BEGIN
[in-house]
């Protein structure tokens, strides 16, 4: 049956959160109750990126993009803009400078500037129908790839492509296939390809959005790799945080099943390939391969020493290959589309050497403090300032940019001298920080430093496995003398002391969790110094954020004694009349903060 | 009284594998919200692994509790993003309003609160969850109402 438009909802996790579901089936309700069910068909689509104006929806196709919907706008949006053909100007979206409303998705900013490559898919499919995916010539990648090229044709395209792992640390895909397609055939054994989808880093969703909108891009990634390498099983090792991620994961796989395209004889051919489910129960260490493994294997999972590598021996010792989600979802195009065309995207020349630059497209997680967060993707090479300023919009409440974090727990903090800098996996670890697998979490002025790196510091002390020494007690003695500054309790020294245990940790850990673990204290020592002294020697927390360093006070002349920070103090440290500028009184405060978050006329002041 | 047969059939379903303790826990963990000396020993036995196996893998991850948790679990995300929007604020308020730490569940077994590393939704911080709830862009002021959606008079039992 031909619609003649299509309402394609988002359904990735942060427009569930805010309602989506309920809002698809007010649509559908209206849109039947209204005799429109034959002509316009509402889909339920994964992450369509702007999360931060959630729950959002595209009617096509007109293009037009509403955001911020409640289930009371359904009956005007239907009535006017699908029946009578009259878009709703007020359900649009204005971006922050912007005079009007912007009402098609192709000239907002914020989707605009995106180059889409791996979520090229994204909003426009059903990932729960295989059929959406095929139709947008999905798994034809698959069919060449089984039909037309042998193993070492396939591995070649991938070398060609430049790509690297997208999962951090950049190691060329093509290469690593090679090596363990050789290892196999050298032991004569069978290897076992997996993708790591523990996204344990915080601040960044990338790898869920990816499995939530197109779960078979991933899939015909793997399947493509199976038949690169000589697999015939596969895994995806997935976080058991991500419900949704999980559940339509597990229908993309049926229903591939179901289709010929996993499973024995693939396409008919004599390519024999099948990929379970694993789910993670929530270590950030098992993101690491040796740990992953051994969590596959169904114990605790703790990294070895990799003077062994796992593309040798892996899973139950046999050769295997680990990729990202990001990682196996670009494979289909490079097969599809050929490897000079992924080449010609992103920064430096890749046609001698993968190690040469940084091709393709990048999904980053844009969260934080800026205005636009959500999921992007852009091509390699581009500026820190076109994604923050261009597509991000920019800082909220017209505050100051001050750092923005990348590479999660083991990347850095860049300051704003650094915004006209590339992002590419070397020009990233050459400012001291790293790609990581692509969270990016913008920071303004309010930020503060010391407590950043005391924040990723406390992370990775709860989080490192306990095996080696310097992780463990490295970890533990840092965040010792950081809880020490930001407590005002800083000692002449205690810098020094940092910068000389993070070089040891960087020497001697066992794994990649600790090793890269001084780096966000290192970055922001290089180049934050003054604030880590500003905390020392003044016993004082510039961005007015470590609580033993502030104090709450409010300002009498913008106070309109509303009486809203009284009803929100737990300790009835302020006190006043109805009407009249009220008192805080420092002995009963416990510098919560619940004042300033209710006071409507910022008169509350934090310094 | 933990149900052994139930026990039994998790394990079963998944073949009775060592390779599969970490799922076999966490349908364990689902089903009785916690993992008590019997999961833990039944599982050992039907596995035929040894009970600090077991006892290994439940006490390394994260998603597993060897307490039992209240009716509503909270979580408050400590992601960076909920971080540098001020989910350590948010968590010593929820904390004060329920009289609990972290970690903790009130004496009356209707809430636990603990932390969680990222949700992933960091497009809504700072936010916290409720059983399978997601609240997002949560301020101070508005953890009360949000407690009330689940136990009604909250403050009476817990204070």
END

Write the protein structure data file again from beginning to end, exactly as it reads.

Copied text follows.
[in-house]
């Protein structure tokens, strides 16, 4: 049956959160109750990126993009803009400078500037129908790839492509296939390809959005790799945080099943390939391969020493290959589309050497403090300032940019001298920080430093496995003398002391969790110094954020004694009349903060 | 009284594998919200692994509790993003309003609160969850109402 438009909802996790579901089936309700069910068909689509104006929806196709919907706008949006053909100007979206409303998705900013490559898919499919995916010539990648090229044709395209792992640390895909397609055939054994989808880093969703909108891009990634390498099983090792991620994961796989395209004889051919489910129960260490493994294997999972590598021996010792989600979802195009065309995207020349630059497209997680967060993707090479300023919009409440974090727990903090800098996996670890697998979490002025790196510091002390020494007690003695500054309790020294245990940790850990673990204290020592002294020697927390360093006070002349920070103090440290500028009184405060978050006329002041 | 047969059939379903303790826990963990000396020993036995196996893998991850948790679990995300929007604020308020730490569940077994590393939704911080709830862009002021959606008079039992 031909619609003649299509309402394609988002359904990735942060427009569930805010309602989506309920809002698809007010649509559908209206849109039947209204005799429109034959002509316009509402889909339920994964992450369509702007999360931060959630729950959002595209009617096509007109293009037009509403955001911020409640289930009371359904009956005007239907009535006017699908029946009578009259878009709703007020359900649009204005971006922050912007005079009007912007009402098609192709000239907002914020989707605009995106180059889409791996979520090229994204909003426009059903990932729960295989059929959406095929139709947008999905798994034809698959069919060449089984039909037309042998193993070492396939591995070649991938070398060609430049790509690297997208999962951090950049190691060329093509290469690593090679090596363990050789290892196999050298032991004569069978290897076992997996993708790591523990996204344990915080601040960044990338790898869920990816499995939530197109779960078979991933899939015909793997399947493509199976038949690169000589697999015939596969895994995806997935976080058991991500419900949704999980559940339509597990229908993309049926229903591939179901289709010929996993499973024995693939396409008919004599390519024999099948990929379970694993789910993670929530270590950030098992993101690491040796740990992953051994969590596959169904114990605790703790990294070895990799003077062994796992593309040798892996899973139950046999050769295997680990990729990202990001990682196996670009494979289909490079097969599809050929490897000079992924080449010609992103920064430096890749046609001698993968190690040469940084091709393709990048999904980053844009969260934080800026205005636009959500999921992007852009091509390699581009500026820190076109994604923050261009597509991000920019800082909220017209505050100051001050750092923005990348590479999660083991990347850095860049300051704003650094915004006209590339992002590419070397020009990233050459400012001291790293790609990581692509969270990016913008920071303004309010930020503060010391407590950043005391924040990723406390992370990775709860989080490192306990095996080696310097992780463990490295970890533990840092965040010792950081809880020490930001407590005002800083000692002449205690810098020094940092910068000389993070070089040891960087020497001697066992794994990649600790090793890269001084780096966000290192970055922001290089180049934050003054604030880590500003905390020392003044016993004082510039961005007015470590609580033993502030104090709450409010300002009498913008106070309109509303009486809203009284009803929100737990300790009835302020006190006043109805009407009249009220008192805080420092002995009963416990510098919560619940004042300033209710006071409507910022008169509350934090310094 | 933990149900052994139930026990039994998790394990079963998944073949009775060592390779599969970490799922076999966490349908364990689902089903009785916690993992008590019997999961833990039944599982050992039907596995035929040894009970600090077991006892290994439940006490390394994260998603597993060897307490039992209240009716509503909270979580408050400590992601960076909920971080540098001020989910350590948010968590010593929820904390004060329920009289609990972290970690903790009130004496009356209707809430636990603990932390969680990222949700992933960091497009809504700072936010916290409720059983399978997601609240997002949560301020101070508005953890009360949000407690009330689940136990009604909250403050009476817990204070």